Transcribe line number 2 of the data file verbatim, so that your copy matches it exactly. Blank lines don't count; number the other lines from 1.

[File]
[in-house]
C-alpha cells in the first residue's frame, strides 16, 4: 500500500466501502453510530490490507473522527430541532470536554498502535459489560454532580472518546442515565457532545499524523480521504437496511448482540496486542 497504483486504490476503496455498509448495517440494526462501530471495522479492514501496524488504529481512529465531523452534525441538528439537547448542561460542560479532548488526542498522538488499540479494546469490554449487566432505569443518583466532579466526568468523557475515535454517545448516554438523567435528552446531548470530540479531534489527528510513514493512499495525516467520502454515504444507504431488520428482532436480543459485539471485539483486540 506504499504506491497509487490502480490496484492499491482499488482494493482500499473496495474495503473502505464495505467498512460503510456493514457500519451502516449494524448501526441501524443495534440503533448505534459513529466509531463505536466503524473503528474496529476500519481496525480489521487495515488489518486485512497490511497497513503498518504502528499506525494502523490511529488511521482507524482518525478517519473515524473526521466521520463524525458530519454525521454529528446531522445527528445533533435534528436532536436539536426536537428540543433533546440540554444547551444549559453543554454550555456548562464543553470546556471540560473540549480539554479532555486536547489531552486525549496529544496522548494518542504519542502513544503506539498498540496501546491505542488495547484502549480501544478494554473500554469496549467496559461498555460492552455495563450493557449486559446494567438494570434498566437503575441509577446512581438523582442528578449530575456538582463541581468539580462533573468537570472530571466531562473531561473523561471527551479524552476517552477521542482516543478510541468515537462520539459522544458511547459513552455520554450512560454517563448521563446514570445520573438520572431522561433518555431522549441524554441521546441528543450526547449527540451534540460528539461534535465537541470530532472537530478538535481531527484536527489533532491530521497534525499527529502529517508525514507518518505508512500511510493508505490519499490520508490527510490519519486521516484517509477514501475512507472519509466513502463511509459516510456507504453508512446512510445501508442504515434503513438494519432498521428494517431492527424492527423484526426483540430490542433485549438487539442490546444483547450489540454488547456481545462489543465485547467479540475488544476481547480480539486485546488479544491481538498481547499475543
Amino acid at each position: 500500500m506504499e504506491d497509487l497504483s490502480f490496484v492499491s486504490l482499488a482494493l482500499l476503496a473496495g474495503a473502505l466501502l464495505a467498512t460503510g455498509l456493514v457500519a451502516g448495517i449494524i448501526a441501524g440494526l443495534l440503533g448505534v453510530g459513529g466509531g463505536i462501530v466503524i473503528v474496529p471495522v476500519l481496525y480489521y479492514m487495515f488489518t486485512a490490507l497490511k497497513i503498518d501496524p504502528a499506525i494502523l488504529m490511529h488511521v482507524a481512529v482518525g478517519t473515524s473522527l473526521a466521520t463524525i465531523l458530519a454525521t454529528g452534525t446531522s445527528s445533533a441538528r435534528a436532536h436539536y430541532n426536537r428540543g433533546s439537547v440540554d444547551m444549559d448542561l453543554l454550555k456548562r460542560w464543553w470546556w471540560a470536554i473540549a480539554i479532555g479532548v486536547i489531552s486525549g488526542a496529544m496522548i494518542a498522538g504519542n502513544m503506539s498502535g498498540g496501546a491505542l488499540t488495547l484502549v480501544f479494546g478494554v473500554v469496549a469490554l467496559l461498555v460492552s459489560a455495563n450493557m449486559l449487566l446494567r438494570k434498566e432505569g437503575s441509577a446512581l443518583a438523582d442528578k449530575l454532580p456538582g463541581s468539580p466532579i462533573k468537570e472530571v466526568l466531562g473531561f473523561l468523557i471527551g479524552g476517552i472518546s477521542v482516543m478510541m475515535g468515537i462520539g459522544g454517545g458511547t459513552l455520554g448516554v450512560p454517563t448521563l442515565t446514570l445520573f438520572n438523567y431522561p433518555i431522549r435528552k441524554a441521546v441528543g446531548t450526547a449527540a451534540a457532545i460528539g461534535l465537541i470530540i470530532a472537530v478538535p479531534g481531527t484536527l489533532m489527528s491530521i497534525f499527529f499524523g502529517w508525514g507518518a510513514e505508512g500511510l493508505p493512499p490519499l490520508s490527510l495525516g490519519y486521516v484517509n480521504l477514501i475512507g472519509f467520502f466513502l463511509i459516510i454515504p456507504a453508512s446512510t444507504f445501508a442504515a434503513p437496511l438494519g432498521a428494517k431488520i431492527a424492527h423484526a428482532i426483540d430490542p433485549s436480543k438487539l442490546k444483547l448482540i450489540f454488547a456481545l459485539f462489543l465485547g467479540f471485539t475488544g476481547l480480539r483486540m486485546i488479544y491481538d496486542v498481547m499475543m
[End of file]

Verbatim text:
C-alpha cells in the first residue's frame, strides 16, 4: 500500500466501502453510530490490507473522527430541532470536554498502535459489560454532580472518546442515565457532545499524523480521504437496511448482540496486542 497504483486504490476503496455498509448495517440494526462501530471495522479492514501496524488504529481512529465531523452534525441538528439537547448542561460542560479532548488526542498522538488499540479494546469490554449487566432505569443518583466532579466526568468523557475515535454517545448516554438523567435528552446531548470530540479531534489527528510513514493512499495525516467520502454515504444507504431488520428482532436480543459485539471485539483486540 506504499504506491497509487490502480490496484492499491482499488482494493482500499473496495474495503473502505464495505467498512460503510456493514457500519451502516449494524448501526441501524443495534440503533448505534459513529466509531463505536466503524473503528474496529476500519481496525480489521487495515488489518486485512497490511497497513503498518504502528499506525494502523490511529488511521482507524482518525478517519473515524473526521466521520463524525458530519454525521454529528446531522445527528445533533435534528436532536436539536426536537428540543433533546440540554444547551444549559453543554454550555456548562464543553470546556471540560473540549480539554479532555486536547489531552486525549496529544496522548494518542504519542502513544503506539498498540496501546491505542488495547484502549480501544478494554473500554469496549467496559461498555460492552455495563450493557449486559446494567438494570434498566437503575441509577446512581438523582442528578449530575456538582463541581468539580462533573468537570472530571466531562473531561473523561471527551479524552476517552477521542482516543478510541468515537462520539459522544458511547459513552455520554450512560454517563448521563446514570445520573438520572431522561433518555431522549441524554441521546441528543450526547449527540451534540460528539461534535465537541470530532472537530478538535481531527484536527489533532491530521497534525499527529502529517508525514507518518505508512500511510493508505490519499490520508490527510490519519486521516484517509477514501475512507472519509466513502463511509459516510456507504453508512446512510445501508442504515434503513438494519432498521428494517431492527424492527423484526426483540430490542433485549438487539442490546444483547450489540454488547456481545462489543465485547467479540475488544476481547480480539486485546488479544491481538498481547499475543